In Latin communities, Sunday is Three Kings Day or El Dia Del Los Reyes Magos, a holiday bigger than Christmas for most Spanish-speaking countries.
Across the U.S., the day is celebrated in many Hispanic communities with parades and performances depicting the Biblical story of three kings following a star to find the baby Jesus, bringing gifts of frankincense, gold and myrrh. For many children, it’s the day they receive their holiday toys.
In Miami, the Three Kings Day Parade will roll on Calle Ocho on Sunday, Jan. 20. Miami Heat stars Dwyane Wade, LeBron James and Chris Bosh are the Grand Marshals.
In Los Angeles, Disneyland is marking Three Kings Day in a big way this season, another milestone in the mainstreaming of a holiday that is beloved in Latin America and other cultures around the world.
The Christian holiday - also known as Twelfth Night or Feast of the Epiphany - it observed Jan. 6, ending the 12 days of Christmas. Disneyland spokeswoman Michele Himmelberg said the theme park in Anaheim, Calif., "launched the Three Kings Day celebration last year as a test. It was a big success, particularly with the Hispanic community, and we're expanding it this year to a larger area."
The park make a weekend of it. It hosted Three Kings Day Friday, Saturday and Sunday on at the Big Thunder Ranch Jamboree in Disneyland's Frontierland. There will be Mexican folklorico dancing, mariachi musicians, photo ops with Disney characters and bilingual hosts offering face painting, crown making and other children's activities. Food carts will serve sweet corn tamales, chimichangas, Mexican hot chocolate and king cake, which is a round, sweet, doughy cake called rosca de reyes (king's ring).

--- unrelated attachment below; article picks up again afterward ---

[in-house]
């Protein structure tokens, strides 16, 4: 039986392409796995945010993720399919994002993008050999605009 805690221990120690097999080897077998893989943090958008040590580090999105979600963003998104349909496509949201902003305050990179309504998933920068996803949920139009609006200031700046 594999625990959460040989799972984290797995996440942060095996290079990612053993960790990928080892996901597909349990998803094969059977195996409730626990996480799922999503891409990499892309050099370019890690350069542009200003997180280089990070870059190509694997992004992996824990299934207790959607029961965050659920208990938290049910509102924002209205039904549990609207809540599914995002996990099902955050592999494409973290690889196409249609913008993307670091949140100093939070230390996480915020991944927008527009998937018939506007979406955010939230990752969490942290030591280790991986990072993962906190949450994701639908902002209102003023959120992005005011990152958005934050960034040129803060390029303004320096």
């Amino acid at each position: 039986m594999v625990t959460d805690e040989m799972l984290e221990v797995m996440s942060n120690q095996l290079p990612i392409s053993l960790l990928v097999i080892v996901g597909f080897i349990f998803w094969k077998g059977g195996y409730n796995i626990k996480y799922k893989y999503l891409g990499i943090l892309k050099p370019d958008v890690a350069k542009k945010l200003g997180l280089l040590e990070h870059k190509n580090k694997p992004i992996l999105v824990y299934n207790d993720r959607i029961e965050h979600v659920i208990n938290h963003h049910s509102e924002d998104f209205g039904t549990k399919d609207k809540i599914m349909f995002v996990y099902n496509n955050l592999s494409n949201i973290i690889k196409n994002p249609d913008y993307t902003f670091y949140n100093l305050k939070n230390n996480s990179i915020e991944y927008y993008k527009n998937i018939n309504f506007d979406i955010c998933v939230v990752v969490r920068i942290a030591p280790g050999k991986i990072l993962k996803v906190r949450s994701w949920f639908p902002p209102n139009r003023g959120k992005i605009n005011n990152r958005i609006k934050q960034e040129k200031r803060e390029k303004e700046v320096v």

"I love the fact that Disney is doing this," said Evette Rios, a correspondent with ABC's "The Chew," who grew up celebrating Three Kings Day with her Puerto Rican parents in Brooklyn, N.Y. "It means a lot. This is the changing face of America. We are becoming more open to different holidays and traditions. I don't have a homogenous view of what America is and I'm glad Disney doesn't either."
As a child, Rios said, she'd leave a dish of water under her bed for the three kings' camels - "actually for the horses because there were no camels in Puerto Rico" - along with grass to represent hay. The next morning, she'd find small toys hidden in her shoes, gifts left by the kings.
Rios still celebrates the holiday by attending a parade in East Harlem in Manhattan organized by El Museo del Barrio, a museum devoted to Latin American and Caribbean culture. The colorful parade, in its 36th year, includes costumed actors, floats, bands and real camels. It's always held on a weekday - this year Jan. 4 - so schools can participate.
The holiday has a French accent in New Orleans, where Twelfth Night kicks off carnival season, culminating in Mardi Gras. Each Jan. 6, the mayor and leaders of top Mardi Gras krewes - organizations that host carnival parades and balls - meet at historic Gallier Hall to serve king cake, which in New Orleans is called galette des rois and is iced in purple, green and gold, the colors of Mardi Gras.
Both the French and Mexican cakes have a toy baby representing the Christ child baked inside, but Mexican king cakes are usually topped in Christmas colors of red and green, colors also found in the Mexican flag.
Ricardo Cervantes, co-owner of La Monarca bakeries in Southern California, says they sell thousands of king cakes from their stores in East Los Angeles and the largely Hispanic city of Huntington Park. But surprisingly, sales are also strong at a Santa Monica location "in more of an Anglo neighborhood. People who are not Mexican, they are intrigued," he said. "We also get a lot of people now bringing a cake into the office." A new La Monarca opening this month in Pasadena will also carry king cake.